+--------------------
+
+Often you simply need to present some extra information beyond that provided by
+the generic view. For example, think of showing a list of all the other
+publishers on each publisher detail page. The ``object_detail`` generic view
+provides the publisher to the context, but it seems there's no way to get a list
+of *all* publishers in that template.
+
+But there is: all generic views take an extra optional parameter,
+``extra_context``. This is a dictionary of extra objects that will be added to
+the template's context. So, to provide the list of all publishers on the detail
+detail view, we'd use an info dict like this:
+
+.. parsed-literal::
+
+ from mysite.books.models import Publisher, **Book**
+
+ publisher_info = {
+ "queryset" : Publisher.objects.all(),
+ "template_object_name" : "publisher",
+ **"extra_context" : {"book_list" : Book.objects.all()}**
+ }
+
+This would populate a ``{{ book_list }}`` variable in the template context.
+This pattern can be used to pass any information down into the template for the
+generic view. It's very handy.
+
+However, there's actually a subtle bug here -- can you spot it?
+
+The problem has to do with when the queries in ``extra_context`` are evaluated.
+Because this example puts ``Publisher.objects.all()`` in the URLconf, it will
+be evaluated only once (when the URLconf is first loaded). Once you add or
+remove publishers, you'll notice that the generic view doesn't reflect those
+changes until you reload the Web server (see :ref:`caching-and-querysets`
+for more information about when QuerySets are cached and evaluated).
+
+.. note::
+
+ This problem doesn't apply to the ``queryset`` generic view argument. Since
+ Django knows that particular QuerySet should *never* be cached, the generic
+ view takes care of clearing the cache when each view is rendered.
+
+The solution is to use a callback in ``extra_context`` instead of a value. Any
+callable (i.e., a function) that's passed to ``extra_context`` will be evaluated
+when the view is rendered (instead of only once). You could do this with an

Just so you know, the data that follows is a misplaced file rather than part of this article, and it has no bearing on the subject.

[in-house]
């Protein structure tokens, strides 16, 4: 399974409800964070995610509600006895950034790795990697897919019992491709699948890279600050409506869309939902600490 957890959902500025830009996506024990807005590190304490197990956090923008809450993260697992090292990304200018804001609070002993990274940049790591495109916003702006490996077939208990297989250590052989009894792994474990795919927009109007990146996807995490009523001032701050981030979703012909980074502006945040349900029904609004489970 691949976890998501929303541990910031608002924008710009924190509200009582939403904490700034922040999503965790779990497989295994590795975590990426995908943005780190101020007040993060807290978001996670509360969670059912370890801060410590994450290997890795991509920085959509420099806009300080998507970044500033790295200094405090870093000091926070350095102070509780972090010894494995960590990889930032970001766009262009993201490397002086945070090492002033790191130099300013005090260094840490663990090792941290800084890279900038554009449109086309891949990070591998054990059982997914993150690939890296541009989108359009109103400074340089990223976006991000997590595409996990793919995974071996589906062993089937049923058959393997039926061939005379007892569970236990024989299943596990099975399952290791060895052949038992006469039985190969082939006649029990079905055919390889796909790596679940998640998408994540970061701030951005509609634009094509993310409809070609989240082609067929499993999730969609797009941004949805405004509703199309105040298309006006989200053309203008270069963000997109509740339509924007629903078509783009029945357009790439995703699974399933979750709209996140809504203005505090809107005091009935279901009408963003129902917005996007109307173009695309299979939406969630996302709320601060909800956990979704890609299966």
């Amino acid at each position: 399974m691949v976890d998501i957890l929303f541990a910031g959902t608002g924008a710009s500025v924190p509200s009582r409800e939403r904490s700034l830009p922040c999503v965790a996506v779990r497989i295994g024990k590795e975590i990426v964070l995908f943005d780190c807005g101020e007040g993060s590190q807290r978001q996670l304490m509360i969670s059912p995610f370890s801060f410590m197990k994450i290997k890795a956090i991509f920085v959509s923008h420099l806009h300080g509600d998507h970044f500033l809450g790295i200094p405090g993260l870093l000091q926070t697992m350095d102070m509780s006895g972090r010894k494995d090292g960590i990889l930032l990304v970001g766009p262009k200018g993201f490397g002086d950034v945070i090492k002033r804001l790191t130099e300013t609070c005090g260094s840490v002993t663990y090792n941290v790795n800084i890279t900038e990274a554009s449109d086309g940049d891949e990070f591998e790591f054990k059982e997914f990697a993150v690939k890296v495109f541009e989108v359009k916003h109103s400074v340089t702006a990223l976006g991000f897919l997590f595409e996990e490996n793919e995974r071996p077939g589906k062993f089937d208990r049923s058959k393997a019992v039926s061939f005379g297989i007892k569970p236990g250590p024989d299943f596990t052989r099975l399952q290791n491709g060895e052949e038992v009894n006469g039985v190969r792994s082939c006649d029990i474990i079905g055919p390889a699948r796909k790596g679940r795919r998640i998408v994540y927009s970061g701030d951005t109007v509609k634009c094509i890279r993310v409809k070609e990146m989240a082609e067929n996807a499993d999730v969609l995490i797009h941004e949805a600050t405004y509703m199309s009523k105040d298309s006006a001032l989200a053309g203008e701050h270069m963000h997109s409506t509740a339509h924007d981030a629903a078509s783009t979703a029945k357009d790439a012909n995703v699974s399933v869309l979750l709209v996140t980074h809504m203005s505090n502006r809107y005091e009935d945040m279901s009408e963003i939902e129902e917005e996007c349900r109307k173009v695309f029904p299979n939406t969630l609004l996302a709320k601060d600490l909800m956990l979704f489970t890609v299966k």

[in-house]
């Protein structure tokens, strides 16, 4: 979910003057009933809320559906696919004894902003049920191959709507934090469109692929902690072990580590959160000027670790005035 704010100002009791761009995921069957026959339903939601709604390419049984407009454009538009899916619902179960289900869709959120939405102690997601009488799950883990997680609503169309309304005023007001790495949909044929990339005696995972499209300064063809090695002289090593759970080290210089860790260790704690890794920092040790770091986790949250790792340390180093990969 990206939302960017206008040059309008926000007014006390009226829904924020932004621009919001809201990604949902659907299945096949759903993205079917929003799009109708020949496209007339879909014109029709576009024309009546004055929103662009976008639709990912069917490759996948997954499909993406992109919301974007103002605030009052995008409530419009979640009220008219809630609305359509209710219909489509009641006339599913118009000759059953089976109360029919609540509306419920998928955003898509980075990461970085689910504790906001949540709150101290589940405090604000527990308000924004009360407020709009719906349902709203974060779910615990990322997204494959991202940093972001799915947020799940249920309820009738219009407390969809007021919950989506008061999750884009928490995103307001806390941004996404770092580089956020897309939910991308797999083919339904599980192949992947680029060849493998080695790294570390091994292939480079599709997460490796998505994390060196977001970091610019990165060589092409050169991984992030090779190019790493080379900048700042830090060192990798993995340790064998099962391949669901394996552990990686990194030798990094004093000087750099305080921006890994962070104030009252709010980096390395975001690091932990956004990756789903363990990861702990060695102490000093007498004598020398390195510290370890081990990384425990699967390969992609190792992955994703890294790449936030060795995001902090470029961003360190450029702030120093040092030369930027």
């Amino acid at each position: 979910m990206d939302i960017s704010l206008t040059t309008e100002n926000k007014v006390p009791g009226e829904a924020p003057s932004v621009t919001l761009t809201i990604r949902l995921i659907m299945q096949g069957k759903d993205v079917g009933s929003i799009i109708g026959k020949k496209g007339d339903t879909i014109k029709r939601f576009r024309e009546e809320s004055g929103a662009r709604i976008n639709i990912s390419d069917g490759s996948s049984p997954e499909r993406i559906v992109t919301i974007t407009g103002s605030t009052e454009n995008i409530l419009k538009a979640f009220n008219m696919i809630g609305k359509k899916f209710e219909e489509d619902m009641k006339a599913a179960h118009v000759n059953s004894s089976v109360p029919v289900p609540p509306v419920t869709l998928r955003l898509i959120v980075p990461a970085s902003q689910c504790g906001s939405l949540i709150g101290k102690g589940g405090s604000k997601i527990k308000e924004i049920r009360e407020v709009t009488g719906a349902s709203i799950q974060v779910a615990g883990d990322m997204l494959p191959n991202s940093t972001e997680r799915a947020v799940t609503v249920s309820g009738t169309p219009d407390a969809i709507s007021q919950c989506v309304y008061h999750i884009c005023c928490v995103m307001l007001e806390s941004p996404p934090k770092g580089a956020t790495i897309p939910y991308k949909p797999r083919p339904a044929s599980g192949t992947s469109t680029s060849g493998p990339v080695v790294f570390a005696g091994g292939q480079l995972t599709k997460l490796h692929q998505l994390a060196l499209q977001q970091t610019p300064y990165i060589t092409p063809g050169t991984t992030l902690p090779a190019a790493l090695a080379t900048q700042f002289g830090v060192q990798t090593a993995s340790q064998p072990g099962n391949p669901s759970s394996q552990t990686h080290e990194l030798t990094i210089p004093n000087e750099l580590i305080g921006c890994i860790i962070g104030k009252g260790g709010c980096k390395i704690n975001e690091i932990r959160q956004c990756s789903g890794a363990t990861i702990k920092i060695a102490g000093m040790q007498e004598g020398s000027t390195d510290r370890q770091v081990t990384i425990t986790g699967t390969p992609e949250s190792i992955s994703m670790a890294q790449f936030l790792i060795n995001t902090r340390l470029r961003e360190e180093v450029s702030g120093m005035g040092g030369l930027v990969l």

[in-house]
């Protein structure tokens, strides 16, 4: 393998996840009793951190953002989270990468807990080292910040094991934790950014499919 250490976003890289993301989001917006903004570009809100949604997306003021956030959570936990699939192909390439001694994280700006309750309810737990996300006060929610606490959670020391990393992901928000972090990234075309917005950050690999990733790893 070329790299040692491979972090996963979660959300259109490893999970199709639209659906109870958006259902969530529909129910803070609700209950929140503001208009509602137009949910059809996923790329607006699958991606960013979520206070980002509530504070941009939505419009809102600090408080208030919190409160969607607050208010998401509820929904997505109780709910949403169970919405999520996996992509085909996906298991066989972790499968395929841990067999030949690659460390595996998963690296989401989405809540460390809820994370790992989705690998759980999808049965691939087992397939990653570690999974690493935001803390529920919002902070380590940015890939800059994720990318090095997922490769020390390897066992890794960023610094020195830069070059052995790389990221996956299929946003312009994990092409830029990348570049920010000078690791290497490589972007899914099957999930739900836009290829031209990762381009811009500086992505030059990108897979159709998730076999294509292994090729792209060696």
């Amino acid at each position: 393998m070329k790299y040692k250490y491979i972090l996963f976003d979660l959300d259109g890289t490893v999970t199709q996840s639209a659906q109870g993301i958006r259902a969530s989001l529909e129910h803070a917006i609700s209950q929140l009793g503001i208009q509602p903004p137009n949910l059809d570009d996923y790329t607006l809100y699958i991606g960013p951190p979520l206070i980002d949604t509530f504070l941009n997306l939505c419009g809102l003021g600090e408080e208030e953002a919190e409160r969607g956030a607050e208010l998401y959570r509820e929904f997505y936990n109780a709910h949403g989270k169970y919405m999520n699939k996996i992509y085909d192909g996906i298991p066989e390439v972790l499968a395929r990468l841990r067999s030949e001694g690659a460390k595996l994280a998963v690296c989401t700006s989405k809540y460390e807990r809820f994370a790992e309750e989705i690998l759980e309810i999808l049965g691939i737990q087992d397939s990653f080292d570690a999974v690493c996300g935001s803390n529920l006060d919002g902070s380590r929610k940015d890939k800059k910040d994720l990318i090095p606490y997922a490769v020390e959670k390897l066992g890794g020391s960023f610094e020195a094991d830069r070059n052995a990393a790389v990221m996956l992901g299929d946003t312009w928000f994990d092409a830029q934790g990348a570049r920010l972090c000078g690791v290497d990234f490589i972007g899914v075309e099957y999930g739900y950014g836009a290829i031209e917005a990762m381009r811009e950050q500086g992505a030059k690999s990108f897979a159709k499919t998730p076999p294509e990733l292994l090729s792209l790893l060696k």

+explicitly defined function:
+
+.. parsed-literal::
+
+ def get_books():
+ return Book.objects.all()
+
+ publisher_info = {
+ "queryset" : Publisher.objects.all(),
+ "template_object_name" : "publisher",
+ "extra_context" : **{"book_list" : get_books}**
+ }
+
+or you could use a less obvious but shorter version that relies on the fact that
+``Publisher.objects.all`` is itself a callable:
+
+.. parsed-literal::
+
+ publisher_info = {
+ "queryset" : Publisher.objects.all(),
+ "template_object_name" : "publisher",
+ "extra_context" : **{"book_list" : Book.objects.all}**
+ }
+
+Notice the lack of parentheses after ``Book.objects.all``; this references
+the function without actually calling it (which the generic view will do later).
+
+Viewing subsets of objects
+--------------------------
+
+Now let's take a closer look at this ``queryset`` key we've been using all
+along. Most generic views take one of these ``queryset`` arguments -- it's how
+the view knows which set of objects to display (see :ref:`topics-db-queries` for
+more information about ``QuerySet`` objects, and see the
+:ref:`generic views reference<ref-generic-views>` for the complete details).
+
+To pick a simple example, we might want to order a list of books by
+publication date, with the most recent first:
+
+.. parsed-literal::
+
+ book_info = {
+ "queryset" : Book.objects.all().order_by("-publication_date"),
+ }
+
+ urlpatterns = patterns('',
+ (r'^publishers/$', list_detail.object_list, publisher_info),
+ **(r'^books/$', list_detail.object_list, book_info),**
+ )
+
+
+That's a pretty simple example, but it illustrates the idea nicely. Of course,
+you'll usually want to do more than just reorder objects. If you want to
+present a list of books by a particular publisher, you can use the same
+technique:
+
+.. parsed-literal::
+
+ **acme_books = {**
+ **"queryset": Book.objects.filter(publisher__name="Acme Publishing"),**
+ **"template_name" : "books/acme_list.html"**
+ **}**
+
+ urlpatterns = patterns('',
+ (r'^publishers/$', list_detail.object_list, publisher_info),
+ **(r'^books/acme/$', list_detail.object_list, acme_books),**
+ )
+
+Notice that along with a filtered ``queryset``, we're also using a custom
+template name. If we didn't, the generic view would use the same template as the
+"vanilla" object list, which might not be what we want.
+
+Also notice that this isn't a very elegant way of doing publisher-specific
+books. If we want to add another publisher page, we'd need another handful of
+lines in the URLconf, and more than a few publishers would get unreasonable.
+We'll deal with this problem in the next section.
+
+.. note::
+
+ If you get a 404 when requesting ``/books/acme/``, check to ensure you